Lurasidone (Latuda) is an atypical antipsychotic that was approved for the treatment of acute symptoms of schizophrenia (13,14) and bipolar depression (15,16) in 2010 and 2013, respectively. It is commercially available as 20 mg, 40 mg, 60 mg, 80 mg, and 120 mg tablets, and is typically prescribed or administered at 40 or 80 mg per day. It is absorbed after oral administration with a bioavailability of 9–19%. Dosing is designed to be with food, which can increase the bioavailability by 100%. The mean elimination half-life is 18 h. Steady state serum concentrations for lurasidone are typically achieved after seven days of dosing (17–20). Lurasidone is metabolized in the liver primarily by CYP3A4. Metabolism includes oxidative N-dealkylation, hydroxylation of the norborane ring, S-oxidation, and reductive cleavage of the isothiazole ring, followed by S-methylation. Nearly two dozen metabolites of lurasidone have been previously identified, and only ~9% of the dose is excreted in urine (17–20). Typically, adherence to lurasidone therapy is monitored by evaluating levels of lurasidone and M11/ID-20219 (one of its metabolites) that were each predicted to be present in urine at approximately 12 and 24%, respectively. The structures for lurasidone and many of the confirmed metabolite structures can be seen in Table I.
Previously, we reported the identification of novel metabolites for monitoring aripiprazole, brexpiprazole, haloperidol, and quetiapine in urine that were not originally predicted (9–12). Because there are some similarities of these antipsychotics to lurasidone, we decided to determine if the urinary lurasidone compound(s) predicted from plasma studies were indeed the most abundant prior to development of a confirmation method. This work reports the identification of lurasidone and prevalent lurasidone metabolites in urine using LC–HRMS from patients prescribed lurasidone. Additionally, confirmation of the most prominent metabolites was tested in a validated, targeted, quantitative liquid chromatography–tandem mass spectrometry method (LC–MS/MS), which are at odds with current reports of urine metabolites (17–20).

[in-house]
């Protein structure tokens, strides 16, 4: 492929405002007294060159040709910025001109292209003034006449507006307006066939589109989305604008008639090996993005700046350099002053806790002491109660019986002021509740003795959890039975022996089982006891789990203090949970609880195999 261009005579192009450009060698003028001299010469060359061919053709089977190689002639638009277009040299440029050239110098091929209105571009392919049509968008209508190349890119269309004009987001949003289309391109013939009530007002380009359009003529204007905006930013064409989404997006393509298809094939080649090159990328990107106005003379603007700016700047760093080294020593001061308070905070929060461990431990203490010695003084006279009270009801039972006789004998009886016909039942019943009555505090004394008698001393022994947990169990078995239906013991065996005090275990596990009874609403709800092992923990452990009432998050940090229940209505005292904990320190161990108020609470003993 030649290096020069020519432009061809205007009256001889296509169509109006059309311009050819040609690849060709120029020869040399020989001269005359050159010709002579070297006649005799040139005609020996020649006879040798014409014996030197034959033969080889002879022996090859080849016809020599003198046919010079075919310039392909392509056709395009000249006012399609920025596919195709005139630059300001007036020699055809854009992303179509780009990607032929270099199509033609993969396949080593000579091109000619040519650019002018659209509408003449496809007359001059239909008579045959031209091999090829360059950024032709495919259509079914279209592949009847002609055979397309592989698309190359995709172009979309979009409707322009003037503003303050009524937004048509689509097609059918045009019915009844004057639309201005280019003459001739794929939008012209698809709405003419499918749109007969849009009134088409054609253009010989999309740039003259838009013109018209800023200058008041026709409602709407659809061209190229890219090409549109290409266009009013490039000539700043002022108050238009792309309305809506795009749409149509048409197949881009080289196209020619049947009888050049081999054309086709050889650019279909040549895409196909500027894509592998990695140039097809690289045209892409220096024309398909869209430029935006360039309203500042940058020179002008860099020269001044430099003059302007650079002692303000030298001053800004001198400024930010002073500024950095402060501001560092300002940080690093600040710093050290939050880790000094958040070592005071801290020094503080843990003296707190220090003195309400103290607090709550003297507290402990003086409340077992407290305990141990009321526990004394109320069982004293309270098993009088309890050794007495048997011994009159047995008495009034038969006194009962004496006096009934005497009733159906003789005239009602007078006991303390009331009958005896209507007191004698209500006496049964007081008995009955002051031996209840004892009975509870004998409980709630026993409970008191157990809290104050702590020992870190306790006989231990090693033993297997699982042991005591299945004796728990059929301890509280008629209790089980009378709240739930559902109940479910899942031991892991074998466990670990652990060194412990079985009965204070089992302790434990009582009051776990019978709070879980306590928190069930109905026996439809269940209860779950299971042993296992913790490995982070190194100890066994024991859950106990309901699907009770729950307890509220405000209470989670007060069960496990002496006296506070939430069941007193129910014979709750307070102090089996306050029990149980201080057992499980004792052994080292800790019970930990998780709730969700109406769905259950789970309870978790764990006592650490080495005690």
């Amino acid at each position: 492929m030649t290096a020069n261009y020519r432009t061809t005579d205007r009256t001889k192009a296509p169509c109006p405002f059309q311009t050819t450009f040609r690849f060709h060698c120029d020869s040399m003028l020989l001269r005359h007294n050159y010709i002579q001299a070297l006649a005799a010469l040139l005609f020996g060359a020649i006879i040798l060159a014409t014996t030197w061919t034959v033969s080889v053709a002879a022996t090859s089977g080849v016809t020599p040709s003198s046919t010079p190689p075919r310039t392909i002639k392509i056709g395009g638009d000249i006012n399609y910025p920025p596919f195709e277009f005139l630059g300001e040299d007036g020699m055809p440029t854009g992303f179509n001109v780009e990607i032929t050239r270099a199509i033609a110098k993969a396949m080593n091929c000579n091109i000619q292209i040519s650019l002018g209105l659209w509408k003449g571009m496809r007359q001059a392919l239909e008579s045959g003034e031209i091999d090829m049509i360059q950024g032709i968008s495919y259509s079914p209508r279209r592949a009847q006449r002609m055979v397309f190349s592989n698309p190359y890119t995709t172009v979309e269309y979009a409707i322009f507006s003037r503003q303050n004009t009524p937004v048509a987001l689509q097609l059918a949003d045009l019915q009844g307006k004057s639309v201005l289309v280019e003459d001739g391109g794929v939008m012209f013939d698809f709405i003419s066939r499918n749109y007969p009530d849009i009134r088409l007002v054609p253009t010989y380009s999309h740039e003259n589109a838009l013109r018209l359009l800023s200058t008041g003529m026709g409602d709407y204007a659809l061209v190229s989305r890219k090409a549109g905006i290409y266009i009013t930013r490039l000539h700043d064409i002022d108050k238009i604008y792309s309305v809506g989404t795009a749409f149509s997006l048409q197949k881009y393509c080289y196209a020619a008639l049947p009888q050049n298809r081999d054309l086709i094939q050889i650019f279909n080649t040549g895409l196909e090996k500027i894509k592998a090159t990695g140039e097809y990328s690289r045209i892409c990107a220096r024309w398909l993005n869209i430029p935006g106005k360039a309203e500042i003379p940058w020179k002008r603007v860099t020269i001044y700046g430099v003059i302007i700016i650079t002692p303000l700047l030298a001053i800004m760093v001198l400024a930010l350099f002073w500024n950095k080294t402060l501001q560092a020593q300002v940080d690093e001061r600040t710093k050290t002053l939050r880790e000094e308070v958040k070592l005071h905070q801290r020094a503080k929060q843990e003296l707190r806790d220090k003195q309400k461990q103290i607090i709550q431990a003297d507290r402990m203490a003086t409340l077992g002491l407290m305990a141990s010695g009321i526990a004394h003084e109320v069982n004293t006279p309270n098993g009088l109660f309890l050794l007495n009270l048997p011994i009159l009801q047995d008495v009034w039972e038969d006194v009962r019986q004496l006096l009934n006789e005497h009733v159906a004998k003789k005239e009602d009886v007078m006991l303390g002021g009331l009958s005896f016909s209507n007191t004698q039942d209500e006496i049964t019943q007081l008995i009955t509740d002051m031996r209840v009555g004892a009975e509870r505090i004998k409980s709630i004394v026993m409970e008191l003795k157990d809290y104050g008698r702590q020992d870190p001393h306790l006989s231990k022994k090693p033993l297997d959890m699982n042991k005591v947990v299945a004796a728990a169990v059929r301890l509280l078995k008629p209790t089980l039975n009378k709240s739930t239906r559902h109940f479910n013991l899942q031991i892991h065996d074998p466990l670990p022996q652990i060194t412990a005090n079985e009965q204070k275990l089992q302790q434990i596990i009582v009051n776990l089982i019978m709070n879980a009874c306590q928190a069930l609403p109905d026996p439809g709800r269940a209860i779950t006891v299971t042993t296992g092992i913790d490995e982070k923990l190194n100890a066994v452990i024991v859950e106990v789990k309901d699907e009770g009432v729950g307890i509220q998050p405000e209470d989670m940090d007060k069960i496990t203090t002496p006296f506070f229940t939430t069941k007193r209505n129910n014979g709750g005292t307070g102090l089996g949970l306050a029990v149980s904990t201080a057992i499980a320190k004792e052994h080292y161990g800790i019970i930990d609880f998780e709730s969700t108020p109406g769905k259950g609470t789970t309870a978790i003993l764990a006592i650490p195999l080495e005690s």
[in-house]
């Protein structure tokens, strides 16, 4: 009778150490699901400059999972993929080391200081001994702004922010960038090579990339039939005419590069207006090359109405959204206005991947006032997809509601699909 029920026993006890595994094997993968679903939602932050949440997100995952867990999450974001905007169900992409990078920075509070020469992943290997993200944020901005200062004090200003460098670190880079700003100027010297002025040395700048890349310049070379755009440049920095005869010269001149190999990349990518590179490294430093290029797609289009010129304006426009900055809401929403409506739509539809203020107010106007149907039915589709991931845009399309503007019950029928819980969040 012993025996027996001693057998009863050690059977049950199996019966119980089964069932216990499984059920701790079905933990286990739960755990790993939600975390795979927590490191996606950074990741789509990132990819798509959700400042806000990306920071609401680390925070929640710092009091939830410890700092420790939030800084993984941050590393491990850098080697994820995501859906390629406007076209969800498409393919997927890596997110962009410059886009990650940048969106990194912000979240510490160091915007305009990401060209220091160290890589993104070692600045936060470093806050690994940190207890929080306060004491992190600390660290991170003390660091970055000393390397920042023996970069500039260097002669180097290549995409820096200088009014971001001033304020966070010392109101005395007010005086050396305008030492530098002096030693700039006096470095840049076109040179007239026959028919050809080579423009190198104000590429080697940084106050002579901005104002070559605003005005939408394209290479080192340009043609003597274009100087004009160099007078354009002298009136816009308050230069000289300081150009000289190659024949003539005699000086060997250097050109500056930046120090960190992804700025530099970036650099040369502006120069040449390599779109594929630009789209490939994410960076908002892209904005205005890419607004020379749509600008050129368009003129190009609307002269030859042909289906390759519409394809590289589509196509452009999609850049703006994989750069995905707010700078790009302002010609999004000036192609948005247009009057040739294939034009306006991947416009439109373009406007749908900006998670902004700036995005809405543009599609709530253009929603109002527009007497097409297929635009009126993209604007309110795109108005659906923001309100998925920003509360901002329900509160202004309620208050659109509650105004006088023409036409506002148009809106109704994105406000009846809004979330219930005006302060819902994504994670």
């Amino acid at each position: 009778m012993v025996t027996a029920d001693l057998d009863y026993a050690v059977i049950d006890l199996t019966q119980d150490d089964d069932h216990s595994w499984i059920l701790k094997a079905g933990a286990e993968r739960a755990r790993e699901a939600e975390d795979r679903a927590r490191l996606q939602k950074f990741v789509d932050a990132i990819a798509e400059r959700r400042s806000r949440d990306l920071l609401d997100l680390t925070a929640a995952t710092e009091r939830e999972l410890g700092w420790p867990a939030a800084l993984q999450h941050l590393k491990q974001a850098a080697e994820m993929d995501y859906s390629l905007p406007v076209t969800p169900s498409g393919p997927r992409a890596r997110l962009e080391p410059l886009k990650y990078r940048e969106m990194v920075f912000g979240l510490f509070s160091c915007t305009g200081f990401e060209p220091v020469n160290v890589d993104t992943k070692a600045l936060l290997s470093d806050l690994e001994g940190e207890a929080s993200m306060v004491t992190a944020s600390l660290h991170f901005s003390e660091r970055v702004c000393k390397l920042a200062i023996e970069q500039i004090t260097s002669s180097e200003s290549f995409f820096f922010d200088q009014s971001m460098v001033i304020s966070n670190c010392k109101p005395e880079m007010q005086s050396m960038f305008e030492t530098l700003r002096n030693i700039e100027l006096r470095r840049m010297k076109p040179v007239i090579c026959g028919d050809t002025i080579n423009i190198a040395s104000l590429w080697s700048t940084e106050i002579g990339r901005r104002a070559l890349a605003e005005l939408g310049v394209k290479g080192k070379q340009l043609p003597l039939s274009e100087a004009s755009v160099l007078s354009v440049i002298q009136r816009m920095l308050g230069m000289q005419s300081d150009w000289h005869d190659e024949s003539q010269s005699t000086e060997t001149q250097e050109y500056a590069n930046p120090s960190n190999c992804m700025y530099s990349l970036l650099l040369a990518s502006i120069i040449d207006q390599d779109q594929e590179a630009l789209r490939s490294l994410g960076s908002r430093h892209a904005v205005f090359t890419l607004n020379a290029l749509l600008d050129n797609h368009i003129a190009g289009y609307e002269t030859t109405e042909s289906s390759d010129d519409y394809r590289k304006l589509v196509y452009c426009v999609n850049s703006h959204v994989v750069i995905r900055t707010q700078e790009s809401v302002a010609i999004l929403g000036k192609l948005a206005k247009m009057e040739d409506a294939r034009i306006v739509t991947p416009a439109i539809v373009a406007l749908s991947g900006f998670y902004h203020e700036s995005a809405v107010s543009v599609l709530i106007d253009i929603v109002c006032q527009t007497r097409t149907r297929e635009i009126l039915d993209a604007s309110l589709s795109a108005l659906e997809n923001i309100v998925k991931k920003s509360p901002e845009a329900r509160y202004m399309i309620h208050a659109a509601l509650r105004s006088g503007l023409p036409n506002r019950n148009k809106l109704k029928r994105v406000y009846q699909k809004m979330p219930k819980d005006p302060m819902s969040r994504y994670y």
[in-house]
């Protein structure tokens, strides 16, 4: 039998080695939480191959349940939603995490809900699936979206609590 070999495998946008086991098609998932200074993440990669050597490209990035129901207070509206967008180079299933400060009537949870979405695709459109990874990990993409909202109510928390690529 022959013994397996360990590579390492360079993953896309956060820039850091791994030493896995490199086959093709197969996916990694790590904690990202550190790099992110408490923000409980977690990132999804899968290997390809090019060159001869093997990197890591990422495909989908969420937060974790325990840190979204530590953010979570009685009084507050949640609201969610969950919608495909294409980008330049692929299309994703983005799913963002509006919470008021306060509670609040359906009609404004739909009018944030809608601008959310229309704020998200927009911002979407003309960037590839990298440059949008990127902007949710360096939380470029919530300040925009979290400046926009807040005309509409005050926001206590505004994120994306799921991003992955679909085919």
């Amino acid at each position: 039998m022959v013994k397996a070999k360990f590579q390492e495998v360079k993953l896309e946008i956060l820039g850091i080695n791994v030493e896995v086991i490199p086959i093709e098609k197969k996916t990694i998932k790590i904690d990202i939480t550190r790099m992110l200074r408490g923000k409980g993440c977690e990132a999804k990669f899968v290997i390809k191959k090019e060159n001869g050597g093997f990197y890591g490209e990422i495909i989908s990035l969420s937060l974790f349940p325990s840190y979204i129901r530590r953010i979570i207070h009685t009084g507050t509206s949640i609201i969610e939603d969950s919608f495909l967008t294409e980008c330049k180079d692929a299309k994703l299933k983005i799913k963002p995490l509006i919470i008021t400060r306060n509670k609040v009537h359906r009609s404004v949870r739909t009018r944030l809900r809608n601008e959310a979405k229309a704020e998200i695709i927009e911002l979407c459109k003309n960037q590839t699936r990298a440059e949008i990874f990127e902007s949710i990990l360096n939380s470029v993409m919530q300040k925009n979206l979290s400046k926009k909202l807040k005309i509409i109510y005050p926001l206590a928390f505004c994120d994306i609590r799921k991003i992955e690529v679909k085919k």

Lurasidone, lurasidone-d8, and hydrocodone-d6 were purchased from Cerilliant (Round Rock, Texas). Hydroxylurasidone was a custom synthesis product purchased from 13C Molecular (Greensboro, North Carolina). All solvents, including methanol (optima grade), formic acid (88%), acetonitrile (optima grade), ammonium acetate (optima grade), and isopropanol (optima grade), were purchased from VWR (Radnor, Pennsylvania, USA). Drug-free human urine was acquired from UTAK Laboratories (Valencia, California). Standards for S-methyl lurasidone and S-methyl hydroxylurasidone were not commercially available, and synthesis requests were unsuccessful.